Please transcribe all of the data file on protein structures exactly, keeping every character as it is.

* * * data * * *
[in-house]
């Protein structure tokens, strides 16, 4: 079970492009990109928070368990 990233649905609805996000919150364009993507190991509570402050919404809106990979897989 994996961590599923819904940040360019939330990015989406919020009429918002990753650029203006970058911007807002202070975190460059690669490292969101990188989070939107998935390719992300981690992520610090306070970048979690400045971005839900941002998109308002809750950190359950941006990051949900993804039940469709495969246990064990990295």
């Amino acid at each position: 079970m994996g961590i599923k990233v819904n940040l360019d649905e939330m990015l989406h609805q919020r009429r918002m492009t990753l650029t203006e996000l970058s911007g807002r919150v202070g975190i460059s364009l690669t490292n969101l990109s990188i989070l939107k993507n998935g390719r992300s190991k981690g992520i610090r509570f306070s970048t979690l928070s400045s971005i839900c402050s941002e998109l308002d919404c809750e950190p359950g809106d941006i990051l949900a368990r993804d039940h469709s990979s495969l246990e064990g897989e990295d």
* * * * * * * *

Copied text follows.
[in-house]
């Protein structure tokens, strides 16, 4: 079970492009990109928070368990 990233649905609805996000919150364009993507190991509570402050919404809106990979897989 994996961590599923819904940040360019939330990015989406919020009429918002990753650029203006970058911007807002202070975190460059690669490292969101990188989070939107998935390719992300981690992520610090306070970048979690400045971005839900941002998109308002809750950190359950941006990051949900993804039940469709495969246990064990990295």
């Amino acid at each position: 079970m994996g961590i599923k990233v819904n940040l360019d649905e939330m990015l989406h609805q919020r009429r918002m492009t990753l650029t203006e996000l970058s911007g807002r919150v202070g975190i460059s364009l690669t490292n969101l990109s990188i989070l939107k993507n998935g390719r992300s190991k981690g992520i610090r509570f306070s970048t979690l928070s400045s971005i839900c402050s941002e998109l308002d919404c809750e950190p359950g809106d941006i990051l949900a368990r993804d039940h469709s990979s495969l246990e064990g897989e990295d």